IT’S early days since the former Chairman of the Federal Reserve, Alan Greenspan predicted the departure of Greece from the Eurozone. UK Prime Minister David Cameron and the treasury are planning strategy for the impending ‘Grexit’ – Greece leaving the Eurozone.
In short, Greek turmoil has sent shockwaves through world economies.
This year the Euro is already down more than 15% against the US dollar and 7% against sterling.
Devaluation was engineered partly by the ECB’s quantitative easing program, but the global market’s anxiety over Greece has played the biggest role.
Personally, I see Greenspan’s most salient observation of the Eurozone’s economies as this: that they suffer from a lack of fiscal and budget symmetry. Without these balance in these elements an alignment is near impossible… Perpetual ‘fudging’ will be all that keeps the Euro in play.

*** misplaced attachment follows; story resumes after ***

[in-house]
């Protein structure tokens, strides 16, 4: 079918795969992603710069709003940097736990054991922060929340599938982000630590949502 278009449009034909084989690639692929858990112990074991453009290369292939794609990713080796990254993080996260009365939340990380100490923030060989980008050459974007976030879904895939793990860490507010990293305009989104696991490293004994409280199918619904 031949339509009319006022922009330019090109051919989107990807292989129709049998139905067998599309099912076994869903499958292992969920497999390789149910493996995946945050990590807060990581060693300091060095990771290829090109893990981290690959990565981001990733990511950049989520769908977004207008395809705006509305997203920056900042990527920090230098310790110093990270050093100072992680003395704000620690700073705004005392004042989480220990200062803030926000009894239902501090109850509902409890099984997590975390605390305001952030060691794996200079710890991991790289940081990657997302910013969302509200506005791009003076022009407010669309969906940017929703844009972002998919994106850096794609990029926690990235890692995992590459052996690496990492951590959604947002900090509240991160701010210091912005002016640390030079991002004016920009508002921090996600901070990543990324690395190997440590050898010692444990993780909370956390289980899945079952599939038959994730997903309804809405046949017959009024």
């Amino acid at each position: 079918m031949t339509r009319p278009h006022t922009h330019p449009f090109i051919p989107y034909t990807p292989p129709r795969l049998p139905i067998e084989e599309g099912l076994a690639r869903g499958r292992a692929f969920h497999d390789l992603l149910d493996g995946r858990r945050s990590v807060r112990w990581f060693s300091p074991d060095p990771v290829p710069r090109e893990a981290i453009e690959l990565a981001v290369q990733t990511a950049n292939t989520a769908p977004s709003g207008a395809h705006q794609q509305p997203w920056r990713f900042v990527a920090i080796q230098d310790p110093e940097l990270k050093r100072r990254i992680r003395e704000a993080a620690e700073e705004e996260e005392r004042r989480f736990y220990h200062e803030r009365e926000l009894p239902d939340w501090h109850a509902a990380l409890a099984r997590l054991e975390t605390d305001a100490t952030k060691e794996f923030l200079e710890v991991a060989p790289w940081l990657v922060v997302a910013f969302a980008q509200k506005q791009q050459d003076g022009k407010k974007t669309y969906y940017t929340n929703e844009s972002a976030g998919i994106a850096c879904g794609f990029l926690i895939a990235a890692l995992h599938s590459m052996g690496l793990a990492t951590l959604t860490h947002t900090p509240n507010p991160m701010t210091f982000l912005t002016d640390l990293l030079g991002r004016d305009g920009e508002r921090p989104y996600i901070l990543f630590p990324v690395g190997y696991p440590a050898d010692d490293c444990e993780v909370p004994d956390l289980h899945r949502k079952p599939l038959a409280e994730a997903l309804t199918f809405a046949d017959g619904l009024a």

Another major factor in the the Euro’s future, will be knowing the timeframe for ‘winding down’ the single currency.
Past estimates are around ten years – almost as long as it took to introduce the currency.
Back to day-to-day life on the coast, the devaluation of the Euro and the ECB’s economic stimulation has started to trickle down to my weekly shopping bill.
Without doing the ‘pennies tally’ I cannot recall leaving the supermarket with four bottles of good red wine, two healthy suppers – meat and two veg for three – some cleaning products, eggs, milk and bread for €25 – roughly £18.50 in old money.